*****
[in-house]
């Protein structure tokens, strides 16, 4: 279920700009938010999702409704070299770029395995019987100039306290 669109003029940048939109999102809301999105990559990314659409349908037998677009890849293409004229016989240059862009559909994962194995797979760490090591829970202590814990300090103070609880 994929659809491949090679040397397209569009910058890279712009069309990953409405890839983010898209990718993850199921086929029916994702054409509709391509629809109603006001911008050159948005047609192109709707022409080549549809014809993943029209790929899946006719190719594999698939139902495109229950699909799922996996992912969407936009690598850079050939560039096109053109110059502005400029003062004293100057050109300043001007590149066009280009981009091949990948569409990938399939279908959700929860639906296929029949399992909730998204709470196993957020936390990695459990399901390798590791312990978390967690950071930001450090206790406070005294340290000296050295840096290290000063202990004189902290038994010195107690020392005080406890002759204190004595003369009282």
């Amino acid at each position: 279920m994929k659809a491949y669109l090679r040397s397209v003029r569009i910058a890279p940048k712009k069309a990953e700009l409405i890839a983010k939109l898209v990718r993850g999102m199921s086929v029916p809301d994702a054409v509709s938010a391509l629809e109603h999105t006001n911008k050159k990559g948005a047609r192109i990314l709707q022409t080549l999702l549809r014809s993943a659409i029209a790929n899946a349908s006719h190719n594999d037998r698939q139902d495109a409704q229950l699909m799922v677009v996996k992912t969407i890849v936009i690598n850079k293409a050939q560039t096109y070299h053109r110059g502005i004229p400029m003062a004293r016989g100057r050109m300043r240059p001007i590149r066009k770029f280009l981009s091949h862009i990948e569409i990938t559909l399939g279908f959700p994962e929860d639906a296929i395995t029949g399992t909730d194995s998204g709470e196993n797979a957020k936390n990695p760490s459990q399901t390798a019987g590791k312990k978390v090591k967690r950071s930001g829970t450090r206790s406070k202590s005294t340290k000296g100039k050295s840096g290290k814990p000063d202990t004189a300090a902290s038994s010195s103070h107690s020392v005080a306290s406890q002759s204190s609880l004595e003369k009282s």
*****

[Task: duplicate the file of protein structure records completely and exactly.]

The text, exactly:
[in-house]
């Protein structure tokens, strides 16, 4: 279920700009938010999702409704070299770029395995019987100039306290 669109003029940048939109999102809301999105990559990314659409349908037998677009890849293409004229016989240059862009559909994962194995797979760490090591829970202590814990300090103070609880 994929659809491949090679040397397209569009910058890279712009069309990953409405890839983010898209990718993850199921086929029916994702054409509709391509629809109603006001911008050159948005047609192109709707022409080549549809014809993943029209790929899946006719190719594999698939139902495109229950699909799922996996992912969407936009690598850079050939560039096109053109110059502005400029003062004293100057050109300043001007590149066009280009981009091949990948569409990938399939279908959700929860639906296929029949399992909730998204709470196993957020936390990695459990399901390798590791312990978390967690950071930001450090206790406070005294340290000296050295840096290290000063202990004189902290038994010195107690020392005080406890002759204190004595003369009282």
């Amino acid at each position: 279920m994929k659809a491949y669109l090679r040397s397209v003029r569009i910058a890279p940048k712009k069309a990953e700009l409405i890839a983010k939109l898209v990718r993850g999102m199921s086929v029916p809301d994702a054409v509709s938010a391509l629809e109603h999105t006001n911008k050159k990559g948005a047609r192109i990314l709707q022409t080549l999702l549809r014809s993943a659409i029209a790929n899946a349908s006719h190719n594999d037998r698939q139902d495109a409704q229950l699909m799922v677009v996996k992912t969407i890849v936009i690598n850079k293409a050939q560039t096109y070299h053109r110059g502005i004229p400029m003062a004293r016989g100057r050109m300043r240059p001007i590149r066009k770029f280009l981009s091949h862009i990948e569409i990938t559909l399939g279908f959700p994962e929860d639906a296929i395995t029949g399992t909730d194995s998204g709470e196993n797979a957020k936390n990695p760490s459990q399901t390798a019987g590791k312990k978390v090591k967690r950071s930001g829970t450090r206790s406070k202590s005294t340290k000296g100039k050295s840096g290290k814990p000063d202990t004189a300090a902290s038994s010195s103070h107690s020392v005080a306290s406890q002759s204190s609880l004595e003369k009282s």